VIDEO: Out of the Loop Fringe Festival

March 10, 2011 by · Comments Off 

By Andy Garcia
atgarcia@smu.edu

VIDEO: Out Of the Loop from SMUDailyMustang.com on Vimeo.

Live performances from across the nation are hitting the Out of the Loop Fringe Festival in Addison.

Hosted by the WaterTower Theatre, the festival is providing acts more contemporary what many metroplex audiences are used.

“This festival really attracts a lot of younger people, partly because of the diversity of the work we present here,” said Greg Patterson, the director of marketing for the theatre.

The three stages used in the festival are adjoining to the seating, providing the audiences for all 23 acts the chance to be pulled into the show.

“I love being able to actually literally connect with the audience,” said Faye Lane, an actress and play writer performing in the festival. “The show changes in response to the audience reaction.”

With so many options for performance art in the metroplex why would students from Southern Methodist University want to make the Trip to Addison?

Jonathan Taylor, a co-producer for the festival believes that the performances are different from what can be experienced within the Park Cities and Downtown.

For students interested in experiencing a little culture and wanting to get away from the bubble, the Out of the Loop Theatre Festival might be something worth taking a look at.

Festival Attendee Katherine Hargrove believes it was experience worth having and suggests those interested should consider it when making plans for the weekend.

The festival runs intill March 13 and ticket prices range between $10 and $20.

 

 

Big D Blog: Arts Co-op opens in Deep Ellum

December 11, 2010 by · Comments Off 

Posted By Jackson Butt

I met Milo Muniz when he joined Ugly Lion, a local reggae act that I run live sound for.  Since we were both percussionists, we talked some shop about congas and tuning, and I found out that Milo is a free-lance photographer.  He was talking about moving out of Lakewood and getting a place that he could work out of, as well as practice drums without bothering the neighbors. Ugly Lion went on tour, so I wasn’t needed for sound and I didn’t know if he had moved.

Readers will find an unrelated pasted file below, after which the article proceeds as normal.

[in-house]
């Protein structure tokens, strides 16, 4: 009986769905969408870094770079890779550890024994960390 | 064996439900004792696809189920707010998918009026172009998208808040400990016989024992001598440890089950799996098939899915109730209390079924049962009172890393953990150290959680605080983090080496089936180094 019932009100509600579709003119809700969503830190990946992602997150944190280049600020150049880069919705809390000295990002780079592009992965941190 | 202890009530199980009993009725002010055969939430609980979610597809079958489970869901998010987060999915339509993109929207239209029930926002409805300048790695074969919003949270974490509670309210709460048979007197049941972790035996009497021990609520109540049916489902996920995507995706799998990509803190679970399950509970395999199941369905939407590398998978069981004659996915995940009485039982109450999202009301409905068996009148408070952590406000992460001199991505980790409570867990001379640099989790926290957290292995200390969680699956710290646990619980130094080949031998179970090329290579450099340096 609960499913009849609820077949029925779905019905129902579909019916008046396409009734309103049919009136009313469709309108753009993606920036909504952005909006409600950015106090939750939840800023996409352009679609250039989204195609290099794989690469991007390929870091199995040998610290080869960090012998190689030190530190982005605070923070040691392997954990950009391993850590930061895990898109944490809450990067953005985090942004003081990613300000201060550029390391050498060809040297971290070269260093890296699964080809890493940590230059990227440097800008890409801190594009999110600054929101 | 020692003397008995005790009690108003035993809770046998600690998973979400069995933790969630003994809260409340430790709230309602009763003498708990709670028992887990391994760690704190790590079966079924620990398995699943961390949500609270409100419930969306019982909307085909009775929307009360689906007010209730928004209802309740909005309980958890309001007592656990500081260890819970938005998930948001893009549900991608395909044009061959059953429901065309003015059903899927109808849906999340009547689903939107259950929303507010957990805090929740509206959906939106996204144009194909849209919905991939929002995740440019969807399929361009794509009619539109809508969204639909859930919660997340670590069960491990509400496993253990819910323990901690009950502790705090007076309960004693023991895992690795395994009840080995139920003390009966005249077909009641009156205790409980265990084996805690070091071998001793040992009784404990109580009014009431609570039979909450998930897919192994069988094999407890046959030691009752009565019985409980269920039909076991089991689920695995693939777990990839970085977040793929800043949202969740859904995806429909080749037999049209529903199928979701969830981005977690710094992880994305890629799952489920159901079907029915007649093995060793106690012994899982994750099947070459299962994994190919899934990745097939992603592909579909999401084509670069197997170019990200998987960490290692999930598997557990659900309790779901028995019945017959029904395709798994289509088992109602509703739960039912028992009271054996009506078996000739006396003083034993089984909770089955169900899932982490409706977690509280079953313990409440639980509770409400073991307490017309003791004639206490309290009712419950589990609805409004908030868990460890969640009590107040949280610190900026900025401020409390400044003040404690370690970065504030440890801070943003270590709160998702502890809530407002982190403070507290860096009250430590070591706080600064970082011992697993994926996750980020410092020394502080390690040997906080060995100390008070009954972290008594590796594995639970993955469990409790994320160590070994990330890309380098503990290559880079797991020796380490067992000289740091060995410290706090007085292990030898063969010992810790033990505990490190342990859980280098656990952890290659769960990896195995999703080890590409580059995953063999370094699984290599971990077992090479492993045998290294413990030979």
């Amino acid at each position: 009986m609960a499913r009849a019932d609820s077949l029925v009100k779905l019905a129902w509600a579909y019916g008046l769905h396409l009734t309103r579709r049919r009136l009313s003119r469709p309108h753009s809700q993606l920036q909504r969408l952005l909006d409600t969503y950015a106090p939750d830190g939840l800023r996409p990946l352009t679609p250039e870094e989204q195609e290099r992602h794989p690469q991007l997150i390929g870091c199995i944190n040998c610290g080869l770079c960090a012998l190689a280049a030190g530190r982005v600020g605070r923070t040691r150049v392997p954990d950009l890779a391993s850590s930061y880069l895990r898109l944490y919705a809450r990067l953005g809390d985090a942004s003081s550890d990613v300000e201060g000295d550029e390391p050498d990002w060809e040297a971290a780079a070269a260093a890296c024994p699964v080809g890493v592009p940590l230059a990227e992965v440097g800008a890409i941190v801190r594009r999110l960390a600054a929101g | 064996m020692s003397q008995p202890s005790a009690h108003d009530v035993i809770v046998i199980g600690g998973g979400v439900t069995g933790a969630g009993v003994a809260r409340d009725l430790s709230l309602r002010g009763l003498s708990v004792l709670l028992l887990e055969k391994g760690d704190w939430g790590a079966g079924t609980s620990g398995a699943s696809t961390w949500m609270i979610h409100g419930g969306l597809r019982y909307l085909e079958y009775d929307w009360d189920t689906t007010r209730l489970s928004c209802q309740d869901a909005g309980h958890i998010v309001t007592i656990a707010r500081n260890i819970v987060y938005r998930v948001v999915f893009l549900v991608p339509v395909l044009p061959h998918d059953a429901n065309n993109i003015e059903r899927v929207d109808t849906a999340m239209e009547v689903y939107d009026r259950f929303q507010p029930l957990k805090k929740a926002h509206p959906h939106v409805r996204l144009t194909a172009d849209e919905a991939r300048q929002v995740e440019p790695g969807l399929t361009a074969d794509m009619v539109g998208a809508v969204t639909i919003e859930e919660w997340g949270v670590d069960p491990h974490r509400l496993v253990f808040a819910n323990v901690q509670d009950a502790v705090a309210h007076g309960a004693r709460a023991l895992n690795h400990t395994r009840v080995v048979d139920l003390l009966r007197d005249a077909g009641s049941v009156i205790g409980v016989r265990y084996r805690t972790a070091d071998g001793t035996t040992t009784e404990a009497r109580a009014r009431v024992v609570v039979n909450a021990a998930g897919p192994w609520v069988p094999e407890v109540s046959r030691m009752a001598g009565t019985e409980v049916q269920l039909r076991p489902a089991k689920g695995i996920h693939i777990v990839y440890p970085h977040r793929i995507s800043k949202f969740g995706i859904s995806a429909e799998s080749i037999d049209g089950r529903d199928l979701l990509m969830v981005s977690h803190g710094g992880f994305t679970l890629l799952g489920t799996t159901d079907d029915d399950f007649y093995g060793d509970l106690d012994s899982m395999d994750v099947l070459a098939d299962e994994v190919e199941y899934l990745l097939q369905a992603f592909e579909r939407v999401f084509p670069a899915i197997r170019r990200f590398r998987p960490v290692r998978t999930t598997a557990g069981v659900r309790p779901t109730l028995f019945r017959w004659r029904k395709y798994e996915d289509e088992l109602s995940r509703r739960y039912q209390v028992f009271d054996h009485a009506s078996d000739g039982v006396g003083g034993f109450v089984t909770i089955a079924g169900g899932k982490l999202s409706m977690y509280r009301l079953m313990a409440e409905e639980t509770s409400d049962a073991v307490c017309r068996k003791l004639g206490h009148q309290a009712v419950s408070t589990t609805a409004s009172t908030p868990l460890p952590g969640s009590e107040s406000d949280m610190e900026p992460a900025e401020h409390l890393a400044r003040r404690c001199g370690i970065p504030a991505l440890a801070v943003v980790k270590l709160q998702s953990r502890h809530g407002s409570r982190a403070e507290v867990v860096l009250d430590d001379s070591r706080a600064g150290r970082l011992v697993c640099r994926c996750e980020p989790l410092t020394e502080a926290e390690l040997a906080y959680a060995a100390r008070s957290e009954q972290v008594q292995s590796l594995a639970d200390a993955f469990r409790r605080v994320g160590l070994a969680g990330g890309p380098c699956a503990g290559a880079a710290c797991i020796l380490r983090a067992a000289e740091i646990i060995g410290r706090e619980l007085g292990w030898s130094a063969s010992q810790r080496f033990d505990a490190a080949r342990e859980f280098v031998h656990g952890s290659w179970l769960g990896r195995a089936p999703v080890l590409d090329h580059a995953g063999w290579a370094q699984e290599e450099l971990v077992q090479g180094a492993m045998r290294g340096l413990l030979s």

He was just looking for a place to live and work with his girlfriend, Letty Gallegos, but he ended up taking on a larger project: the opening of an arts co-op.

Milo Muniz opened the Canton Street Co-op in Deep Ellum five months ago as a way to give emerging artists a place to show their work, whatever that work may be.  Here is an audio slide show of Milo at the Canton Street Co-op.

Spring Arts Weekend Comes To a Close

March 20, 2010 by · Comments Off 

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Now at the Pollock Gallery: Icelandic Artist’s Take on Textiles

September 18, 2008 by · Comments Off 

By Kamille Carlisle
kcarlisl@smu.edu

“Encircling,” Hildur Bjarnadottir’s exhibit, is now on display at the Pollock Gallery, located in the Hughes-Trigg Student Center.

Bjarnadottir, an artist from Iceland, uses paints and various fabrics with her distinctive form of traditional textile creation.

Her pieces featured at the Pollock include hand weaved canvases, some of which incorporate paint or ink, porcelain statues called “My Three Grandmothers,” and lint roller snapshots of 13 women that have played important roles in her life.

“The viewer has to spend time with it, and they have to read the labels,” Bjarnadottir explained.

“Each piece tells its own story and you can look for the little clues of how they are organic and hand-made.”

Pollock Gallery director and Meadows art professor Philip Van Keuren said, “The work is authentic I believe, and all things authentic are valuable to students to study.”

Bjarnadottir’s art has been showcased in a number of exhibits in Iceland, New York, and Portland, Ore., since the late ’90s. She considers her pieces to be paintings, drawings, and sculptures, as she merges aspects of each into certain parts of her work.

Her “doodles,” for example, which have been featured at the Pulliam Deffenbaugh Gallery in Portland, are pieces of cotton yarn, knitted into pattern-free doilies. They are then filled with flowers and aimless curvy lines, died in blue ink or dipped in graphite powder, which hardens them. They are her version of a drawing on paper.